Hiroshi Lockheimer Talks About the Future of Android

Hiroshi Lockheimer Talks About the Future of Android

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Hiroshi Lockheimer is the man in charge of Google’s popular mobile platform (as well as Chrome OS), and the executive recently sat down with The Telegraph for an in-depth interview to discuss the future of Android.

The first topic discussed in the interview was the motivation for launching the Pixel smartphone this year. Mr. Lockheimer states that Google looks at the company’s new hardware division as a completely separate OEM, which is now run under Rick Osterloh. Google may be worried about OEMs pushing their own web services, cutting off Google from an important source of ad revenue and data collection. Mr. Lockheimer gave the example of Samsung promoting Samsung Pay on their phones, which compete with Google’s Android Pay.

The Telegraph went on to ask about when the currently Pixel-exclusive Google Assistant would be available on other smartphones. Mr. Lockheimer told the website that an announcement has yet to be made, but reminded us that Google has a history of expanding their services’ availability. He cited Google Now as an example which started off as an Android exclusive but eventually made its way to iOS.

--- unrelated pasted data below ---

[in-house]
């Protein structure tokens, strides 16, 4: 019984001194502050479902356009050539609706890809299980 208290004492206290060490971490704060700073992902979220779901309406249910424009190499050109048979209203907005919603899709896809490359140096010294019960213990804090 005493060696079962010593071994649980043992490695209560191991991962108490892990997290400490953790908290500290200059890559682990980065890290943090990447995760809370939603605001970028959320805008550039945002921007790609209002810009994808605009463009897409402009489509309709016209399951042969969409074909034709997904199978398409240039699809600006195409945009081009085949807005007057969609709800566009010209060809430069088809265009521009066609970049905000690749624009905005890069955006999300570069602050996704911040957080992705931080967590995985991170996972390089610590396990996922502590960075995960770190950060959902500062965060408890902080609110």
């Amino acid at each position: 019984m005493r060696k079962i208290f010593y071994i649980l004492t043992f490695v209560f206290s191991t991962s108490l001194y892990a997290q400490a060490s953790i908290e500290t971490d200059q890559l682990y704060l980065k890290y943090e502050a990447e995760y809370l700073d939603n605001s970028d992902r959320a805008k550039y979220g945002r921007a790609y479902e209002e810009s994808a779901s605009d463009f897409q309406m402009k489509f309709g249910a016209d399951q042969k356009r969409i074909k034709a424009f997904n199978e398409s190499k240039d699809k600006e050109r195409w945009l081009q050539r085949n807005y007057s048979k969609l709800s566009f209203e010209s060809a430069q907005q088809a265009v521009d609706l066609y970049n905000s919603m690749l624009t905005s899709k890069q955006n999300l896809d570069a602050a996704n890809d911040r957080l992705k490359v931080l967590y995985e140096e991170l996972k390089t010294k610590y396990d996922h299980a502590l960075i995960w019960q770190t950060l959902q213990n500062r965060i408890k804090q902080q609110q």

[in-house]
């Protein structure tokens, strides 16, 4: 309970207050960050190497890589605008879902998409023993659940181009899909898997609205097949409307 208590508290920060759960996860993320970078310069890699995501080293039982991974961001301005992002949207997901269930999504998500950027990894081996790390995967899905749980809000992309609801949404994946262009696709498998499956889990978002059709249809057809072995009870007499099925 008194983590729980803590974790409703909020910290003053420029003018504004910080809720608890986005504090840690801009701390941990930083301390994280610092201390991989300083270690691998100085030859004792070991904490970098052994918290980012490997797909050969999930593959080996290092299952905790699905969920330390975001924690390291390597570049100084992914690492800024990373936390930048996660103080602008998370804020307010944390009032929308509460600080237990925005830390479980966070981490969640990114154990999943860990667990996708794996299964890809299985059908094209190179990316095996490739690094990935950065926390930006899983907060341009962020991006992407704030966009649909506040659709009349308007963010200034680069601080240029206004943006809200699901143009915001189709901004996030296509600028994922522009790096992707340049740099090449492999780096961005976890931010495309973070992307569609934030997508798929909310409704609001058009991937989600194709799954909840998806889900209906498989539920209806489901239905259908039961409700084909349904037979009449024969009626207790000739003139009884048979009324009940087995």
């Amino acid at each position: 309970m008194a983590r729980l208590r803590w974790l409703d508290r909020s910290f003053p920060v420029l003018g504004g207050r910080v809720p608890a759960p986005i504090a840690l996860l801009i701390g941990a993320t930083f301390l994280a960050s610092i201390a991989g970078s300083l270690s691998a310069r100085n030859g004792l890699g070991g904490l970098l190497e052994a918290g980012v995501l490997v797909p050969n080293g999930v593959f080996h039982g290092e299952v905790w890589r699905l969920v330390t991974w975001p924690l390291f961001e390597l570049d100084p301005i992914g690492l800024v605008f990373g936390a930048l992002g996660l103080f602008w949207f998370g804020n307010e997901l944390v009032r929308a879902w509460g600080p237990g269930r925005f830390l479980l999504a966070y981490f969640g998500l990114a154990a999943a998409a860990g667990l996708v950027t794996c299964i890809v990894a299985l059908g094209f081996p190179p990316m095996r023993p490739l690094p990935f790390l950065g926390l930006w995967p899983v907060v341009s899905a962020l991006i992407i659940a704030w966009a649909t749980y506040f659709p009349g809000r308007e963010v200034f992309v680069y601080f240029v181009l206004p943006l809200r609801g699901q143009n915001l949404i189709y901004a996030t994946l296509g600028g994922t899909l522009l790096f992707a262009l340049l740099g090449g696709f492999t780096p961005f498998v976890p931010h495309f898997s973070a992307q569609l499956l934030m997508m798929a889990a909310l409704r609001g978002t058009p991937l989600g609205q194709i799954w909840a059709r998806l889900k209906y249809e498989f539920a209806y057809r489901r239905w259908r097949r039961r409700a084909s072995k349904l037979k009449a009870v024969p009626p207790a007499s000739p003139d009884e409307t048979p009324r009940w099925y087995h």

The interviewer also highlights Android’s fragmentation issue and in response Mr. Lockheimer demonstrates that Google is doing a lot of work with the CDD (Compatibility Definition Document) and the CTS (Compatibility Test Suite) to keep true fragmentation as low as possible. He feels most fragmentation complaints are about OEM skins and how some people aren’t a fan of Samsung or LG’s take on the Android UI.

Android security was another topic brought up during the interview, and Mr. Lockheimer states he’s proud of how Google and other OEMs are dedicated to providing monthly security updates. The Telegraph also brought up the rumors about the possibility of Android and Chrome OS merging, which Mr. Lockheimer denies, and they touch on the accusations of the European Union accusing Google of abusing a monopoly to promote their services.

The interview touches on some other points as well, like Instant Apps and Android’s presence in China, so it’s definitely worth checking out at the link below.

Source: The Telegraph